Talk to your fellow gamers, check on-line. If there's a second edition, I'll consider it--but I'll look before I buy. Dickie has done some good work. This isn't up to his standard.
Fek
Iain Dickie is a genius. He has written a book that is clearly aimed at people who are new to wargaming yet and while staying true to this, has penned a manual that has something for all wargamers.
This book reads like a fireside chat from your father or grandfather and, in similar manner, you will find yourself agreeing with some sentiments and not with others, but nonetheless respecting the author of them all (hopefully!).
The book is enjoyable and easy to read. From the outset Dickie's use of humour ensures that it is taken in the right frame of mind. His witty asides include warnings about going into garden (p 55), his quip about using foam hills for a pillow (p 68), his advice to cut insulation foam in someone else's house (p 68) and warning to keep plaster glue away from the carpet because you'll be "decidedly unpopular" as it is "not on the insurance" (p 69).
Throughout the book Dickie remains true to the idea of wargaming on a budget, giving the reader numerous ideas of how to beg, borrow, re-use, improvise and recycle materials for numerous uses associated with our hobby.
The book is packed full of useful tips. For example making a wall plug from a piece of wood rather than using a plastic wall plug--either I was not told this one by my grandfather or have forgotten; or perhaps just did not listen properly! "Measure twice so do not have to cut twice". Making a wargames table from scratch using an old bed or a table as a base. Painting the table as sea so that it will be available for any naval wargames (since in usual circumstances it will be covered with terrain and a cloth, terrain squares or the like). Ideas for making trees, bushes and hills from materials that are easily obtained and the `stability test' of terrain which is such an elegantly simple, practical idea.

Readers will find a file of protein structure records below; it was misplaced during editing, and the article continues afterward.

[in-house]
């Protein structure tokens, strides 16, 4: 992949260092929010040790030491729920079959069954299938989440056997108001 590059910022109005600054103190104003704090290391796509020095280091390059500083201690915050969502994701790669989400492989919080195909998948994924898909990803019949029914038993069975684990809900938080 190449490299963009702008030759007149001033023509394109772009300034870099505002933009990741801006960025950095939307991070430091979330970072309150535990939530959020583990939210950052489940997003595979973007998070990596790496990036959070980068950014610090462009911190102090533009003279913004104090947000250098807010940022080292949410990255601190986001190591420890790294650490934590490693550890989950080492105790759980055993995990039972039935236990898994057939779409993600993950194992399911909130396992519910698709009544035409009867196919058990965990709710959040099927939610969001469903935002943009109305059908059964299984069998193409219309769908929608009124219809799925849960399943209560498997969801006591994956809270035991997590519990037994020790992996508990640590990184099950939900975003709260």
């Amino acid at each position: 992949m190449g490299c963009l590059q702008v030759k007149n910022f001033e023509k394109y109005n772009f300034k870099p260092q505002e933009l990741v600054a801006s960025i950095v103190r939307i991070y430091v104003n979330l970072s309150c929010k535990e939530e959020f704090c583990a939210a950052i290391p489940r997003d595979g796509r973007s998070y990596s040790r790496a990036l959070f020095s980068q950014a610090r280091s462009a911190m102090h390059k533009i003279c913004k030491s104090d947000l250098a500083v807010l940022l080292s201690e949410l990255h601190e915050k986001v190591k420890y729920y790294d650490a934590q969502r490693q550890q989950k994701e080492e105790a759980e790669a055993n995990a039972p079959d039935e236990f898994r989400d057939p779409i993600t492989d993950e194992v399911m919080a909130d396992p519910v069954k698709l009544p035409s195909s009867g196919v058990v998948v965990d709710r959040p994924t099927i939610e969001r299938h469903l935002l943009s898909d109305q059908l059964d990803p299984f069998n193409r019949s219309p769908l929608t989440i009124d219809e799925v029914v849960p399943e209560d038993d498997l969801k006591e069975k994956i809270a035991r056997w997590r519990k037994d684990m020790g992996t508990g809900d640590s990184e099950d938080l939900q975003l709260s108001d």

Iain Dickie extends his budget theme to choosing an army, suggesting that the choice be made such that the army may be used across multiple eras or campaigns. Such an army, he says, presents "excellent value". He presents a number of suggestions for games that require few figures, or perhaps none at all. This will appeal not only to the budget conscious but also to those keen to try some new eras, aspects or approaches.
The many examples throughout the book are described clearly, step by step, with accompanying black and white drawings and/or photos. The pictures are similar to the real and realistic ones that adorned the magazine Miniature Wargames which he formerly edited (and which I always preferred to the glossier, over-produced photos in other mags). Following his advice you'll soon be producing functional terrain pieces that look good without being works of art.
After reading this book I am now regularly using lego supports in place of jars, books or cans for figures that I have altered to rest on or against while the glue dries. I also have a growing store of `flocking' material of various hues obtained by drying tea from tea bags, leaf tea and coffee grounds. Thanks heaps Mr Dickie.